Un tango à Paris and The Goat: Constructing a Reality

 Un tango à Paris — Maria Filali & Özgür Karahan

 

Mass Media constructs realities based on specific sets of codes and conventions determined by the nature of each Medium. The constructed reality of cinema derives from photography. Photography makes use of line, perspective, framing, light & shadow, camera angle and distance and in choice of monochrome or colour. Cinematography add motion, both the subject’s and that of camera’s. The nature of illusion of sequential motion that is created through film allows for editing of shots.

 

 

The Goat (1921) , a Buster Keaton two reeler ( A short silent film, of around twenty minutes running time. ),  plays with the construction of reality in multiple ways to create mistaken identity and confusion. Buster’s character is mistaken for the criminal because of a wrongly posted photograph. Mannequins are mistaken for people and a real Indian is mistaken for a cigar shop statue. Cuts and point of view alter the reality in this early Keaton classic.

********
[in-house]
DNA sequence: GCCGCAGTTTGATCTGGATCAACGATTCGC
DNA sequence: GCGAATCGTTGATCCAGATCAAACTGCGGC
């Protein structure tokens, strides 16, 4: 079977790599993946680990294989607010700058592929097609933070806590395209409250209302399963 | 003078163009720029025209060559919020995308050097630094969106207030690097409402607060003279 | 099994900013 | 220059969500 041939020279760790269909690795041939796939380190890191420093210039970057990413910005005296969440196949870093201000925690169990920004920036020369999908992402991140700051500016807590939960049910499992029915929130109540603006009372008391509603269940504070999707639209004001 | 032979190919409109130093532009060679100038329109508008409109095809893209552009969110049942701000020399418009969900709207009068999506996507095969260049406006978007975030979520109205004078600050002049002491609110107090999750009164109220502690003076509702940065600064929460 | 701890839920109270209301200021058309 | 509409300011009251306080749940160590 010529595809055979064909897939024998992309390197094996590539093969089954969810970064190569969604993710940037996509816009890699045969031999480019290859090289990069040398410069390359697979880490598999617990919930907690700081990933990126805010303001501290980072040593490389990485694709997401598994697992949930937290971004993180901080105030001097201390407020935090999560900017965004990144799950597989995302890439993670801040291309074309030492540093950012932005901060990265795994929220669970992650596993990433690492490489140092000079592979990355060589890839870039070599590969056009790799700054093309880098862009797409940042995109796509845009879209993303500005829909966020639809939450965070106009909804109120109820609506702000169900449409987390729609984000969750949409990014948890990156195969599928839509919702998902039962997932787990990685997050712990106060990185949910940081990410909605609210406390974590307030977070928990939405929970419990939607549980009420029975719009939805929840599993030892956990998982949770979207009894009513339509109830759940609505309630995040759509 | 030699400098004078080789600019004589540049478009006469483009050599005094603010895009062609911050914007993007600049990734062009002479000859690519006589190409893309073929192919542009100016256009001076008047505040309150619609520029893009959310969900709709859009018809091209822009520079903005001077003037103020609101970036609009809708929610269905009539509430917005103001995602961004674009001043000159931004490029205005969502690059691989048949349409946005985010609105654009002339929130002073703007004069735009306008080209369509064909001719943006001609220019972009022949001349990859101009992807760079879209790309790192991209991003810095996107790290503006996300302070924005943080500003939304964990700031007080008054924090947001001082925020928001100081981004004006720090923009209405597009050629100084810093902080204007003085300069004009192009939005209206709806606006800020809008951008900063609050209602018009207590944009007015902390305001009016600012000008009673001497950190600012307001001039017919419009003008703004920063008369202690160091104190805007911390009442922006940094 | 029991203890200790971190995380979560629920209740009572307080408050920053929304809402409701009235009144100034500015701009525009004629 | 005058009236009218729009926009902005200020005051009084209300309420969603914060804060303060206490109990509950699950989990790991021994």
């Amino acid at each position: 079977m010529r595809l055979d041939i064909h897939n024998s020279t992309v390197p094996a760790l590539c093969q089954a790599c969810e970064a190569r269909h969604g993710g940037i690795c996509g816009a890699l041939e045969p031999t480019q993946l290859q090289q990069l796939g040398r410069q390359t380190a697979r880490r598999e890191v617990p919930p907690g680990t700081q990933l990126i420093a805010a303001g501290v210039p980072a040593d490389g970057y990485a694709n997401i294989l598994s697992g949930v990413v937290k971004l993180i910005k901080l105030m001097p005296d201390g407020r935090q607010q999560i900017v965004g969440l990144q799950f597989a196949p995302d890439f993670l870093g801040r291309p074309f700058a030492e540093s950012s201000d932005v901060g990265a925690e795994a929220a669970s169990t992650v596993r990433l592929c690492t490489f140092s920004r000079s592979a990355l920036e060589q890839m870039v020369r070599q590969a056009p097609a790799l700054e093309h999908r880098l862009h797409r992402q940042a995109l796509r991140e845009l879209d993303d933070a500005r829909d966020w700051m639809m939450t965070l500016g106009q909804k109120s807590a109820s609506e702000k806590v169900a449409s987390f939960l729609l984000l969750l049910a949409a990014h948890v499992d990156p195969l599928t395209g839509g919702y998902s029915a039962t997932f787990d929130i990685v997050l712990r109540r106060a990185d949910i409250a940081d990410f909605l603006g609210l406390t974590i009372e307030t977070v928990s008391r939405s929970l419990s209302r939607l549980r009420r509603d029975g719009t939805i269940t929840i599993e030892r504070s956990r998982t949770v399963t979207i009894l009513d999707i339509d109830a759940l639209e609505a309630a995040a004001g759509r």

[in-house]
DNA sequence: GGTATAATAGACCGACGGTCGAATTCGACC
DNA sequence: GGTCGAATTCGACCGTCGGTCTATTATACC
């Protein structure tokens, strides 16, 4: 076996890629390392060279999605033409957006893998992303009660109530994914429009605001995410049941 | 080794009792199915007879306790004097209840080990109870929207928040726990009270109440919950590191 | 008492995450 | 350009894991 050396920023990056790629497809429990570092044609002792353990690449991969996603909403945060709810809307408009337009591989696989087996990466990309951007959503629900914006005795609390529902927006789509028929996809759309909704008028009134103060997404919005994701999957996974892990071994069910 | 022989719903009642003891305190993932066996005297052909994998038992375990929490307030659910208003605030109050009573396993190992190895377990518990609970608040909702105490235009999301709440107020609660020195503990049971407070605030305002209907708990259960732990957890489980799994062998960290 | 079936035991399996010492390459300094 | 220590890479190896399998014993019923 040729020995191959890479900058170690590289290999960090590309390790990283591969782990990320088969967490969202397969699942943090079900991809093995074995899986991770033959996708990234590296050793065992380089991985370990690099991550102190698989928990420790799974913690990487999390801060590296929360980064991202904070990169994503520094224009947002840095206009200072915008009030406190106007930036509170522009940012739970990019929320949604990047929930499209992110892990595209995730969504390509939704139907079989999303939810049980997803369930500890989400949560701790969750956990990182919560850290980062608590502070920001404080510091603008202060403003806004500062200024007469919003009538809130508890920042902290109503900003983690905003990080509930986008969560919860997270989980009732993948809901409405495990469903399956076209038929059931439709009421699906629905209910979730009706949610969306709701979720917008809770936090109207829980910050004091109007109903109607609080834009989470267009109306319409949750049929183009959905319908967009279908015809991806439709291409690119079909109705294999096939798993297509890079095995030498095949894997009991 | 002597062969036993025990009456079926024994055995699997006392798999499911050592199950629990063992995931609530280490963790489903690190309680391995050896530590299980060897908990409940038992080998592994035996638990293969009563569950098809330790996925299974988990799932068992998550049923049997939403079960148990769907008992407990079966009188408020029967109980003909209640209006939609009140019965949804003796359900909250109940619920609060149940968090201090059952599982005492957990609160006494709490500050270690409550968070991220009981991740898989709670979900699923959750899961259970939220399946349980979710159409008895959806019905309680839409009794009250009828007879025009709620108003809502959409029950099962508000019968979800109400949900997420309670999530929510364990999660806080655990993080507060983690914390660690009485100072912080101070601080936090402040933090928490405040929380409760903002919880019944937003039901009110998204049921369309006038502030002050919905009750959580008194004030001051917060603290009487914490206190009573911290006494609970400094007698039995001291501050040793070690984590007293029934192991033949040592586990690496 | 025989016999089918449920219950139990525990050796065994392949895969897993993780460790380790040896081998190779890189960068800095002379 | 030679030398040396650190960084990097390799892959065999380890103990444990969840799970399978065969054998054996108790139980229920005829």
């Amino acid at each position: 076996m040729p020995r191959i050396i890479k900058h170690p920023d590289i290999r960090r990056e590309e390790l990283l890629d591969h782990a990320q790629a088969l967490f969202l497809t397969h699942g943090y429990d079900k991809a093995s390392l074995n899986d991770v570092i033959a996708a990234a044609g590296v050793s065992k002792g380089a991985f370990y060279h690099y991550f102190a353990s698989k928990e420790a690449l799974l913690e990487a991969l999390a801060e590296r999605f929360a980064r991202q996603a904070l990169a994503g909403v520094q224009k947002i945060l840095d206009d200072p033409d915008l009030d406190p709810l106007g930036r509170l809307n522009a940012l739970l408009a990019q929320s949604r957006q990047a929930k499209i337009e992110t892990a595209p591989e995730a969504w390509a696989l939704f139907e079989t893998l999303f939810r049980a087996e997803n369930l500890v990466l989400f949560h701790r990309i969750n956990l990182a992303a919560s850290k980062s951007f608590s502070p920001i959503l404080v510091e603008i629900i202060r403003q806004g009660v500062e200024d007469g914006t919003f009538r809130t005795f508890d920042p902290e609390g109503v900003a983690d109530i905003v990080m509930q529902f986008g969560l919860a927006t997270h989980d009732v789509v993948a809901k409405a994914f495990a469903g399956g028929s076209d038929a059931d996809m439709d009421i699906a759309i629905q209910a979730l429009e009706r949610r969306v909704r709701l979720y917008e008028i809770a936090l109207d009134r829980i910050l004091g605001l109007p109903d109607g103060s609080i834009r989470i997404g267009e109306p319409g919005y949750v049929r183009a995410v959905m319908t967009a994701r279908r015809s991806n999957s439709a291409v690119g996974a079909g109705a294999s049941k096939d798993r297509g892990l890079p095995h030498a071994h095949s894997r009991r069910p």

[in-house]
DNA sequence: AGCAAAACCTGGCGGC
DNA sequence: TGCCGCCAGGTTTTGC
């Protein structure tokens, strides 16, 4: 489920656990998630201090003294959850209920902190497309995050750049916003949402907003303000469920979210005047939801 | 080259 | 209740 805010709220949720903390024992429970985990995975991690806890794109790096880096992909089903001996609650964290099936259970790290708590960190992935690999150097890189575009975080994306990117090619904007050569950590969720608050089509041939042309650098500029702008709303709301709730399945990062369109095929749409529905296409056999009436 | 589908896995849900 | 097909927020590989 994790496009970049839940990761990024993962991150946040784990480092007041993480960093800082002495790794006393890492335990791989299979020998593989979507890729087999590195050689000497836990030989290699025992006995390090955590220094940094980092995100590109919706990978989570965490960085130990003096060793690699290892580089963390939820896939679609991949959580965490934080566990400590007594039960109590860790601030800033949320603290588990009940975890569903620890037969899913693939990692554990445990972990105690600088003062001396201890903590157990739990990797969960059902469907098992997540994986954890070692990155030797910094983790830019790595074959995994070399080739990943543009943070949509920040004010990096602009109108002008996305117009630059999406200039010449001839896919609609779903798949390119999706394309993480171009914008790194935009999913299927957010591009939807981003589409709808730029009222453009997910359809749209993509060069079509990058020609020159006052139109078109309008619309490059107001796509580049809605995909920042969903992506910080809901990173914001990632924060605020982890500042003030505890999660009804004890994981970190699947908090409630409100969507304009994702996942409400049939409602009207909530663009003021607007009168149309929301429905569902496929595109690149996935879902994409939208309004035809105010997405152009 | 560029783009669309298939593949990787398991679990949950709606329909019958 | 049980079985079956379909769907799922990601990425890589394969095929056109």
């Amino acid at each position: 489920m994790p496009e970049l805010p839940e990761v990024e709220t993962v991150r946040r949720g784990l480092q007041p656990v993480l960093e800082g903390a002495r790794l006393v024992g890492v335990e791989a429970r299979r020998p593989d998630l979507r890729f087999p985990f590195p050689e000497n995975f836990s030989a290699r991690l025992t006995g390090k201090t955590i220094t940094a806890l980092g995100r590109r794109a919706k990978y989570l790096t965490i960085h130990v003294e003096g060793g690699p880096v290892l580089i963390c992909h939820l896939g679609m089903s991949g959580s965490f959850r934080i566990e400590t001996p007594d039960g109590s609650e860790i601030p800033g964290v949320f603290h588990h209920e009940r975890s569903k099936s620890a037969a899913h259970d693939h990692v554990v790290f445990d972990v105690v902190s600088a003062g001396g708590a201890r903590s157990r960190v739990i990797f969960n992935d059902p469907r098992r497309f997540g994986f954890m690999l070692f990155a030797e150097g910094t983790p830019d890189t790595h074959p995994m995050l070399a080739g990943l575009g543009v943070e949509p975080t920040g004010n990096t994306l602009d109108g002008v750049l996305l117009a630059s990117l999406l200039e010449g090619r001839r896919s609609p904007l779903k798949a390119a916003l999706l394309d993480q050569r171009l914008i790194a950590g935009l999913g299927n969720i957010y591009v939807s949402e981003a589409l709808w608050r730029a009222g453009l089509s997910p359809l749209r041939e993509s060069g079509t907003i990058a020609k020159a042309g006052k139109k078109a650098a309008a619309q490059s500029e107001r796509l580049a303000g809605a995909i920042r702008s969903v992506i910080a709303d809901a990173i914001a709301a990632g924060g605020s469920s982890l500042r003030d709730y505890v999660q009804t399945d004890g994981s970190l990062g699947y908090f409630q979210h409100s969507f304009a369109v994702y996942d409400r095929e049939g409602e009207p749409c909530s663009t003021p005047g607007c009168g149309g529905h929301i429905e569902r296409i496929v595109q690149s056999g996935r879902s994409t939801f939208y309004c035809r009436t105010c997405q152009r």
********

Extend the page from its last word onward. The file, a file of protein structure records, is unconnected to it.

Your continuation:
The Goat 1921 - Buster Keaton

In Un tango à Paris, reality bends with colour and monochrome slipping  into a tango dance. Director Thomas Baspeyras,   admirably makes use of fades, perspectives, camera distance and angles to portray the transformation in time & place as the couple dances. With only two  GH3s cameras and assistant Marie Astier , he found editing the reality of the dancing challenging. Tangos are often improvised and lack of a specific choreographed  piece and this challenged creating a sense of continuity when editing.

 

 

Dancers (Links) : Maria Filali  and Özgür Karahan